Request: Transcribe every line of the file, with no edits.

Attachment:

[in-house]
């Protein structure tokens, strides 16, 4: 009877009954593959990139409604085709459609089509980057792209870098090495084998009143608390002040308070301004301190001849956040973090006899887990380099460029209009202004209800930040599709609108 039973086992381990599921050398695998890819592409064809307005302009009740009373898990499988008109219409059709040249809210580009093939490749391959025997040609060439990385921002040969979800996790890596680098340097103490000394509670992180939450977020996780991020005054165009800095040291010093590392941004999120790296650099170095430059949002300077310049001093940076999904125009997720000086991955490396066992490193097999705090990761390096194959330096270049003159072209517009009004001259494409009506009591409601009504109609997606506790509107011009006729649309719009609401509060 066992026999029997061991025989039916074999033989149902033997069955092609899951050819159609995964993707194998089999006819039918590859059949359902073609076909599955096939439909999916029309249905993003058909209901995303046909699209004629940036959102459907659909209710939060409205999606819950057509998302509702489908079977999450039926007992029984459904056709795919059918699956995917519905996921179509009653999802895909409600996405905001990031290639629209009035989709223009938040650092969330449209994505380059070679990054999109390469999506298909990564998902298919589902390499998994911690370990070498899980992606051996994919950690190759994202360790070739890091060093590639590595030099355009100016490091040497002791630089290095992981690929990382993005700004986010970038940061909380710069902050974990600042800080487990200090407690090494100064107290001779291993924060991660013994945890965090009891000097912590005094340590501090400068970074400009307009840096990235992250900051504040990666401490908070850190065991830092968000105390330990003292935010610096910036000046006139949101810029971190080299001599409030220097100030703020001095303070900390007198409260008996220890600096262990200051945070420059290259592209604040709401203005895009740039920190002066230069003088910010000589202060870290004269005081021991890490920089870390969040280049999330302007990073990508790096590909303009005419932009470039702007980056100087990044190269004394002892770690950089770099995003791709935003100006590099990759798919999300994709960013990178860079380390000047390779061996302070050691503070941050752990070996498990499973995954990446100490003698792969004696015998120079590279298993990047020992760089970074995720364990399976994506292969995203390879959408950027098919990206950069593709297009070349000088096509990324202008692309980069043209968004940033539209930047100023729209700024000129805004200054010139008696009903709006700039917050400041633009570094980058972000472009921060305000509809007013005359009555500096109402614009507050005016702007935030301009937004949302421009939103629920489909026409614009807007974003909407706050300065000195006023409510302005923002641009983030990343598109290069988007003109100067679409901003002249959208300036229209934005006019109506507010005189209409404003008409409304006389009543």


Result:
[in-house]
């Protein structure tokens, strides 16, 4: 009877009954593959990139409604085709459609089509980057792209870098090495084998009143608390002040308070301004301190001849956040973090006899887990380099460029209009202004209800930040599709609108 039973086992381990599921050398695998890819592409064809307005302009009740009373898990499988008109219409059709040249809210580009093939490749391959025997040609060439990385921002040969979800996790890596680098340097103490000394509670992180939450977020996780991020005054165009800095040291010093590392941004999120790296650099170095430059949002300077310049001093940076999904125009997720000086991955490396066992490193097999705090990761390096194959330096270049003159072209517009009004001259494409009506009591409601009504109609997606506790509107011009006729649309719009609401509060 066992026999029997061991025989039916074999033989149902033997069955092609899951050819159609995964993707194998089999006819039918590859059949359902073609076909599955096939439909999916029309249905993003058909209901995303046909699209004629940036959102459907659909209710939060409205999606819950057509998302509702489908079977999450039926007992029984459904056709795919059918699956995917519905996921179509009653999802895909409600996405905001990031290639629209009035989709223009938040650092969330449209994505380059070679990054999109390469999506298909990564998902298919589902390499998994911690370990070498899980992606051996994919950690190759994202360790070739890091060093590639590595030099355009100016490091040497002791630089290095992981690929990382993005700004986010970038940061909380710069902050974990600042800080487990200090407690090494100064107290001779291993924060991660013994945890965090009891000097912590005094340590501090400068970074400009307009840096990235992250900051504040990666401490908070850190065991830092968000105390330990003292935010610096910036000046006139949101810029971190080299001599409030220097100030703020001095303070900390007198409260008996220890600096262990200051945070420059290259592209604040709401203005895009740039920190002066230069003088910010000589202060870290004269005081021991890490920089870390969040280049999330302007990073990508790096590909303009005419932009470039702007980056100087990044190269004394002892770690950089770099995003791709935003100006590099990759798919999300994709960013990178860079380390000047390779061996302070050691503070941050752990070996498990499973995954990446100490003698792969004696015998120079590279298993990047020992760089970074995720364990399976994506292969995203390879959408950027098919990206950069593709297009070349000088096509990324202008692309980069043209968004940033539209930047100023729209700024000129805004200054010139008696009903709006700039917050400041633009570094980058972000472009921060305000509809007013005359009555500096109402614009507050005016702007935030301009937004949302421009939103629920489909026409614009807007974003909407706050300065000195006023409510302005923002641009983030990343598109290069988007003109100067679409901003002249959208300036229209934005006019109506507010005189209409404003008409409304006389009543």